needles
In honor of my latest pattern being released, Lake Diamond, and since a lot of my patterns involve lace in some way, I thought I’d come up with a list of tips for the beginner lace knitter. While knitting lace is certainly a skill that takes a little bit of work, it’s not nearly as intimidating as most people think it is – so here’s my 10 tips for lace knitting.

1. Pay Attention. If you like to zone out when you’re knitting or if you’re new to knitting, you need to be careful when you’re knitting lace. Some lace repeats are pretty easy once you get the hang of them, but until you have it memorized, maybe don’t knit lace while you’re watching something that’s subtitled.

2. Learn to Read Your Work. No matter how closely you pay attention, you’re going to have a moment when you stop paying attention and you forget where you are. It is so handy to be able to read your work, to look down and say something like, “Oh, I just did the k1, yo, k2tog, so now I need to yo, ssk to finish it.” (Or whatever the case may be.) Don’t know how to tell your knits from your purls? Learn to read the basic knit and purl stitches here. In time, as you begin to pay more attention to your work, you’ll learn more stitches and what they look like. It’s a valuable skill, not just for lacework.

3. Knit a Lace Sample Before You Begin. A lot of people wouldIMG_20150329_115043
file this as #2 under the list “Definitely Not Going to Do,” right behind gauge swatching, but hear me out. If you’re making a larger project or garment and you’re not familiar with knitting lace, it’s probably a good idea to just knit up a bit of the lace repeat/chart to get the hang of it. You’ll see how the lace works with your yarn, and you’ll work out any issues you might have – all without the possibility of having to unravel and start over the whole project if you do mess up.

4. Count Your Stitches Frequently. Counting isn’t normally fun, and it’s even less fun when you’re counting upwards of 100 stitches, and sometimes many, many more. But counting all those stitches after you just finish a lace row is a lot more fun than discovering a mistake and unraveling your work. Get to counting and make sure you have the right number of stitches on your needle after each row!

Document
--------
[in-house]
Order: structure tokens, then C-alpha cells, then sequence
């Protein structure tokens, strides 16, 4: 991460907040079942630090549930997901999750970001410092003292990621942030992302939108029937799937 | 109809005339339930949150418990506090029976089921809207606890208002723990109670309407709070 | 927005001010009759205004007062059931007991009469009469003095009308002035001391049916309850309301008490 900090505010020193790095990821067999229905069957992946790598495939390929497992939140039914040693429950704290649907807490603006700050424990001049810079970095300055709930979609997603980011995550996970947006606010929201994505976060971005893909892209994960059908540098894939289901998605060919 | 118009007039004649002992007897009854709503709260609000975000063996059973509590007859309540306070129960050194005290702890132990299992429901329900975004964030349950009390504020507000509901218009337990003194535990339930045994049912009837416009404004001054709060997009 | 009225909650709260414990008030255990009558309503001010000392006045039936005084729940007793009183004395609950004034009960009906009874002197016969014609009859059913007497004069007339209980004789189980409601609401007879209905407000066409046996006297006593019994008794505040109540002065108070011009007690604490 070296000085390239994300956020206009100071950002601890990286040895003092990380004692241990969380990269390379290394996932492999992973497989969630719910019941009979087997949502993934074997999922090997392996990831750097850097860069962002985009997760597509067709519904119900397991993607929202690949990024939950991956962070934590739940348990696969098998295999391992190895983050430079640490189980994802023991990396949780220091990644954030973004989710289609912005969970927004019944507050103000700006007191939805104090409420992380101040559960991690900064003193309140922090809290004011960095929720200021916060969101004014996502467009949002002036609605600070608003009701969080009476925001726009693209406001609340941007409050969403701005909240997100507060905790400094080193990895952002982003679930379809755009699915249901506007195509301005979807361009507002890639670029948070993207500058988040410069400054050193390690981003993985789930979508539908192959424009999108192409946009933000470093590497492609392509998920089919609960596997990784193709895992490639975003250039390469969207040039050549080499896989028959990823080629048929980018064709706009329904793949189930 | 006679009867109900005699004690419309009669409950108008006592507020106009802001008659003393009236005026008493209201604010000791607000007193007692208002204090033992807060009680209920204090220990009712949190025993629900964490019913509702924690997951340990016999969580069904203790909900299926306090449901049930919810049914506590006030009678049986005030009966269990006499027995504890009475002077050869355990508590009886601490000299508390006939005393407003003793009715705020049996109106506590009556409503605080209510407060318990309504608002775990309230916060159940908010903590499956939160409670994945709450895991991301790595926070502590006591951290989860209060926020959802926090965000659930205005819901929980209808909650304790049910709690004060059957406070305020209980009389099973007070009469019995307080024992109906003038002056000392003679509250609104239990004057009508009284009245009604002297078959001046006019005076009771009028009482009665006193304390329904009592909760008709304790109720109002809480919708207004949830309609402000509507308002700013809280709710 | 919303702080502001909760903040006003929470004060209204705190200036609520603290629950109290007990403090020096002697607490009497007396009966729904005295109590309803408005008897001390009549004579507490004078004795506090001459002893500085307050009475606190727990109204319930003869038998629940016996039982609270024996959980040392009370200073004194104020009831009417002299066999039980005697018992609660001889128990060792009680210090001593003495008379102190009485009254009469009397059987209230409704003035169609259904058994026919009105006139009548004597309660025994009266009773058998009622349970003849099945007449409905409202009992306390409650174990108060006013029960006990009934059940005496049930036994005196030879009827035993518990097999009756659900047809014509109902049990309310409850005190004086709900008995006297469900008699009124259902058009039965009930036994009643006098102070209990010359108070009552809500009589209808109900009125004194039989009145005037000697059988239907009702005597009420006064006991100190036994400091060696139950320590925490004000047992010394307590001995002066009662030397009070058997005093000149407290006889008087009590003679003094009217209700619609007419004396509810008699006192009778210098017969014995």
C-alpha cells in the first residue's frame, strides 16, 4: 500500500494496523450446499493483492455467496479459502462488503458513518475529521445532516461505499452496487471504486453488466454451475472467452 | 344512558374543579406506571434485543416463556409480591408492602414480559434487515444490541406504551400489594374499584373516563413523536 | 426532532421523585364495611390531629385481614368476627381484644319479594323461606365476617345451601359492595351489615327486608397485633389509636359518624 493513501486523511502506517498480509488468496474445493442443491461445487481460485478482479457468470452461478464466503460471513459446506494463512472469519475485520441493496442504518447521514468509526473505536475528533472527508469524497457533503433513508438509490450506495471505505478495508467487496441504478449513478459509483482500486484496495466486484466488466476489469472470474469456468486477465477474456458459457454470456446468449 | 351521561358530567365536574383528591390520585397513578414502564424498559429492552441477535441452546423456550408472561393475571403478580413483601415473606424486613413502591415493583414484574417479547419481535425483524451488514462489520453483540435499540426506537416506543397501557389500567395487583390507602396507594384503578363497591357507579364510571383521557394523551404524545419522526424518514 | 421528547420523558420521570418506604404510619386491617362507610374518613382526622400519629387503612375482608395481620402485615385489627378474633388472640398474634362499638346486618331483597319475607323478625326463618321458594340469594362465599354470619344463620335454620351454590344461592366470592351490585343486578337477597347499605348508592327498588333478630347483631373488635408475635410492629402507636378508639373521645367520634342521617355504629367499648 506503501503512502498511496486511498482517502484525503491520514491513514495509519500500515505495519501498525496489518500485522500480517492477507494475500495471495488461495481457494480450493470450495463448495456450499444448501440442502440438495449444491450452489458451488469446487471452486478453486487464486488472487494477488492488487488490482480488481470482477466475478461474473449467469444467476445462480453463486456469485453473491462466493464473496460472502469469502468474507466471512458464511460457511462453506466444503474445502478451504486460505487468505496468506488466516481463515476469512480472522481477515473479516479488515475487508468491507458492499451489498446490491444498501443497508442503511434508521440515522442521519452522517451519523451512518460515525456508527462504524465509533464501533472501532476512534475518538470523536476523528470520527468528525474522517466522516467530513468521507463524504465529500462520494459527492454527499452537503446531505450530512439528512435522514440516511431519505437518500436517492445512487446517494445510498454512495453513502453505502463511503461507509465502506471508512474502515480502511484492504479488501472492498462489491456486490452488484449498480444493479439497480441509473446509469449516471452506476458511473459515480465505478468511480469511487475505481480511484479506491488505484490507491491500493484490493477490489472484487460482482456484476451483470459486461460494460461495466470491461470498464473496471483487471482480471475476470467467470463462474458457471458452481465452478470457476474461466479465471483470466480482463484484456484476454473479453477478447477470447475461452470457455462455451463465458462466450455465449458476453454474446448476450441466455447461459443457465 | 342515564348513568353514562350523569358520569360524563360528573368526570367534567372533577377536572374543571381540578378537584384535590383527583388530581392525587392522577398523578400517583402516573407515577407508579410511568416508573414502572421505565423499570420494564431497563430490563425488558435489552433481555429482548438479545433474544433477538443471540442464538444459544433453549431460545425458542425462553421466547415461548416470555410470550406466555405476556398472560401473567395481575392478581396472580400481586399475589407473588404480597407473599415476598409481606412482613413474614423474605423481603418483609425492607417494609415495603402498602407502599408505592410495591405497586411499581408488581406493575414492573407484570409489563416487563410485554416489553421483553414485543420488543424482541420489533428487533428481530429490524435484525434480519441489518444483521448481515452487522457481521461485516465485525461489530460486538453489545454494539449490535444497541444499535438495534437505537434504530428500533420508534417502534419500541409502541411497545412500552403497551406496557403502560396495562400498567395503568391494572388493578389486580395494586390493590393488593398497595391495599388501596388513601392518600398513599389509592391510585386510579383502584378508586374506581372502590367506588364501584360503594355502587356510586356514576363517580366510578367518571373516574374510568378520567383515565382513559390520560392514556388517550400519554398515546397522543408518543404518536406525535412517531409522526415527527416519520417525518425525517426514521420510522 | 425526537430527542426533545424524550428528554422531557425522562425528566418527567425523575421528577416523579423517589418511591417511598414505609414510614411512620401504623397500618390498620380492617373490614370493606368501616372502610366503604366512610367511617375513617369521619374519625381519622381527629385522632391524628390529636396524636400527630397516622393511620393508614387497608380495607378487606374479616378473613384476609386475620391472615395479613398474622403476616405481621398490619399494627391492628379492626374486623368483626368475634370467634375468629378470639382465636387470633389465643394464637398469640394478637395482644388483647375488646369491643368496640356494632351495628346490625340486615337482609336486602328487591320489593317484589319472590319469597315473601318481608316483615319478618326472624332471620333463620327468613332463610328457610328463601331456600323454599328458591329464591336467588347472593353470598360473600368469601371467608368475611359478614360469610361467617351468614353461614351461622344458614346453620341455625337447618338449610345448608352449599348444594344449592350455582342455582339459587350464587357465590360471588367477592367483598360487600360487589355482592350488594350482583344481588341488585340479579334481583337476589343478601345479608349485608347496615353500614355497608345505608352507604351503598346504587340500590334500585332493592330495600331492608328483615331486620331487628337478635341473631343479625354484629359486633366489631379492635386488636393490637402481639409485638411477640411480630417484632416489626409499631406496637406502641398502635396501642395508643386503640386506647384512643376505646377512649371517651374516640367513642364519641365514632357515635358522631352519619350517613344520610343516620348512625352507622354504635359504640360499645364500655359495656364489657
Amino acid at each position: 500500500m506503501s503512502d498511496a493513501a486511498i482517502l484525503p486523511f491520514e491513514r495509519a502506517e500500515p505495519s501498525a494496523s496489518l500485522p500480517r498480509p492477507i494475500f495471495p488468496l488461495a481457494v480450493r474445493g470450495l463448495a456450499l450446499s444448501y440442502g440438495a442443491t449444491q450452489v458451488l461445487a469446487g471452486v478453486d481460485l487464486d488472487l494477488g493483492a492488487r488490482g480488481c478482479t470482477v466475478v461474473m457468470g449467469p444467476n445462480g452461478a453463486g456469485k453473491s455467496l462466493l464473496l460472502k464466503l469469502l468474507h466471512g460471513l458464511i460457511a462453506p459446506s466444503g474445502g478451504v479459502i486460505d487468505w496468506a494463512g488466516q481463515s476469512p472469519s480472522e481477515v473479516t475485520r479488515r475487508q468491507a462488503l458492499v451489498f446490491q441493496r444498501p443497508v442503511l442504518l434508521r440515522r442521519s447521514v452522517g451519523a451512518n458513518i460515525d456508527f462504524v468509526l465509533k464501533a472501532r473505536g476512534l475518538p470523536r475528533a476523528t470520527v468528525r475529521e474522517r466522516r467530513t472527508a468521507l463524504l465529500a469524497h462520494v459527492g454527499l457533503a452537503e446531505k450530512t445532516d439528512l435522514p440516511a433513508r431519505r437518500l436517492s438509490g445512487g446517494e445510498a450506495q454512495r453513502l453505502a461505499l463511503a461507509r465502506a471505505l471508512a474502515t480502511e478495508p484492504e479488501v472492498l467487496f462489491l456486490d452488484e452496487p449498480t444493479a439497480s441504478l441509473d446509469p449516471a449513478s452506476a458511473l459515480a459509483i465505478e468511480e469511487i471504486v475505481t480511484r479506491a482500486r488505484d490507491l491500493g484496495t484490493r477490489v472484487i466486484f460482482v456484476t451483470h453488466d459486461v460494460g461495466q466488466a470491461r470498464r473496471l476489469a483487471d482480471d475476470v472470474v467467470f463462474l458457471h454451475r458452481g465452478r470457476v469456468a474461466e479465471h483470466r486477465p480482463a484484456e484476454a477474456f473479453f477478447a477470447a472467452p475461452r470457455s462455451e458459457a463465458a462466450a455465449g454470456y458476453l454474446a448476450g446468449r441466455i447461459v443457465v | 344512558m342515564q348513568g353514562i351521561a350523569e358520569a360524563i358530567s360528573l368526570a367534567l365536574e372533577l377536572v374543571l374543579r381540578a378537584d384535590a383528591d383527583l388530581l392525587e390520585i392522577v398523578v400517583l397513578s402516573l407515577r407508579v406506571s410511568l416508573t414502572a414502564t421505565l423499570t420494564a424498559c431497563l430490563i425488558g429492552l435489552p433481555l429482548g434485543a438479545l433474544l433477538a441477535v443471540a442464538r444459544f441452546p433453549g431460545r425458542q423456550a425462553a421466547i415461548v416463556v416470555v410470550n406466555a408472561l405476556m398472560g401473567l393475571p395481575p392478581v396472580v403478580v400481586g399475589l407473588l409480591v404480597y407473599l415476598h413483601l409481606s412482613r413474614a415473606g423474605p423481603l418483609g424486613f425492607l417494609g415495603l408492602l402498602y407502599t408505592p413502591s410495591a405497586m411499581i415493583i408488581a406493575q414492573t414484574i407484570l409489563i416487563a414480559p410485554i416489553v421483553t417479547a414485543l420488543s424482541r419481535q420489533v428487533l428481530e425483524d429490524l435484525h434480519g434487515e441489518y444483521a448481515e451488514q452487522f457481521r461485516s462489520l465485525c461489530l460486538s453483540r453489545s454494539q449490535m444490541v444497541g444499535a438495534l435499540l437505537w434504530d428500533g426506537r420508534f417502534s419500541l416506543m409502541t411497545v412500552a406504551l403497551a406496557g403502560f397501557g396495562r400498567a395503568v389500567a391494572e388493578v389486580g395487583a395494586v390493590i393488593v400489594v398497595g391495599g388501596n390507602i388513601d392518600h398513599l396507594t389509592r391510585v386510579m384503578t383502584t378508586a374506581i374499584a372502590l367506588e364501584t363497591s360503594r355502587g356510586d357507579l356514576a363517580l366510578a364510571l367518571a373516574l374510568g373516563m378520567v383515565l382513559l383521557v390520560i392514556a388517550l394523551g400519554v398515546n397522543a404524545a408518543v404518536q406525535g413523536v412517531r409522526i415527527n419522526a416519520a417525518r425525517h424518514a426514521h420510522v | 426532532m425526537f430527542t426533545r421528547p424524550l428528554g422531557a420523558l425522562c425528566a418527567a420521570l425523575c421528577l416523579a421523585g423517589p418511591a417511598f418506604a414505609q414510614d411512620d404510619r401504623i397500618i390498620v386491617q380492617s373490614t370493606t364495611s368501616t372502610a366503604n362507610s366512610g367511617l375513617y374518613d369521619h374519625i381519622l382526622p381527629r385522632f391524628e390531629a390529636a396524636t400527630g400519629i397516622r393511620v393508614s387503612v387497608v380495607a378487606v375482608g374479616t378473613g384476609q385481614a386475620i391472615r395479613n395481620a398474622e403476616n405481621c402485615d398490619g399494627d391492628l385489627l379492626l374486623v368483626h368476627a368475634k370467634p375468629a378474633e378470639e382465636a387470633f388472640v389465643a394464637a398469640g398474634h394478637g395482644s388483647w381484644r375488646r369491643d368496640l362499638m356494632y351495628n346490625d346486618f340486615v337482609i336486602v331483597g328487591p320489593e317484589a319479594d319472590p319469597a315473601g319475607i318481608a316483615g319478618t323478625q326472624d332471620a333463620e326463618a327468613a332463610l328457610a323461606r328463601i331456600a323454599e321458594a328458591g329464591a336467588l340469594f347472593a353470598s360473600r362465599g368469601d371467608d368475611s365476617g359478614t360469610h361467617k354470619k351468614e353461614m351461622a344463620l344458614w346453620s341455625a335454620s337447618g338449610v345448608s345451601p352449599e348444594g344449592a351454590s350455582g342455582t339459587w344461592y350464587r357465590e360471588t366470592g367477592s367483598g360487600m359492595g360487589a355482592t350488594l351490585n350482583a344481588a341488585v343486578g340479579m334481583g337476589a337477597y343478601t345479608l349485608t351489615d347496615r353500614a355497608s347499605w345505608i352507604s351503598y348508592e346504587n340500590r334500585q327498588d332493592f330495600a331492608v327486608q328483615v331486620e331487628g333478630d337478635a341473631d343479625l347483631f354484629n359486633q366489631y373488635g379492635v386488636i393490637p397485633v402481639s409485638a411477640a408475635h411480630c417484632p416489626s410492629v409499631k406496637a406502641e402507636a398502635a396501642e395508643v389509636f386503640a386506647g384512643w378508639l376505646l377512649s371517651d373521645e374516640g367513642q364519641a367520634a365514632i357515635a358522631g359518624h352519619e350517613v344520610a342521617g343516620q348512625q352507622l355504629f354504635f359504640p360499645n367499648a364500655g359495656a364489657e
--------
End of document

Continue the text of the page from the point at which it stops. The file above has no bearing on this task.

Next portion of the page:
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You can even make your own stitch markers like I did with scrap yarn!

5. Use Stitch Markers. If you have a lace repeat, it is an amazing idea to use stitch markers around each repeat. So to use the earlier example, if your lace repeat is *k1, yo, k2tog, yo, ssk*, then you’ll place stitch markers every 5 stitches, where the asterisks are. That way, you’ll know right away if you mess up if you don’t have 5 stitches in each section. Also, it’s much easier to look at your 5 stitches and read them and see if they’re correct than to try to glance over the entire project. Additionally, if you do have an issue, you’ll be able to locate the problem fairly quickly and possibly fix it.

6. Compare Chart and Written Instructions. I know some people prefer charts and other prefer written instructions for lace. Regardless, it is helpful to know, read, and understand both, especially because sometimes you might not understand what one area is saying. You can easily cross reference it with the other section to understand it a bit better. Many times I have found mistakes in written instructions, but was able to continue knitting without any mistakes because of the chart.

7. Mark Off Your Rows. As you begin to move throughout the pattern, always mark off which row you’re on. You can mark it with a check or tally mark or use a post-it note to help keep track. I always do this for each row because you never know when you’re going to get distracted and suddenly not remember if you’re on Row 9 or 10. (And if that does happen, refer back to #2 before you get totally lost and have to unravel.)

8. Use a Lifeline. I cannot stress this enough, especially if the lacework is complicated or you’re new to knitting (or prone to mistakes!). This takes only a few minutes and can save you SO MUCH TIME if you make a mistake. Watch the video for it here if you’re not sure how.

9. Fix Your Mistakes. Some lace mistakes can be fixed. Try searching youtube for videos, or check out this one here with common mistakes. Also, I’ve heard great things about Craftsy’s class called Save Our Stitches: Fixing Lace Knitting Mistakes.

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10.  Always Block Lace. Sometimes lace looks really cool hanging off of your needles, but most of the time, it looks saggy and uneven and just kind of okay. You HAVE to block your lace to open up those wonderful eyelets you’re creating – and so that they’ll stay open. I know blocking can be a pain to do, but trust me, it’s a must for lace. (Also, if you do a lace gauge swatch, you should definitely block it because lace stretches open and if you’re measuring, you should definitely have the lace open.) For real though, if blocking makes this much of a difference for regular knit stitches, imagine the difference it will make to your lace!

 

Did I forget to mention your favorite tip? Share it below!

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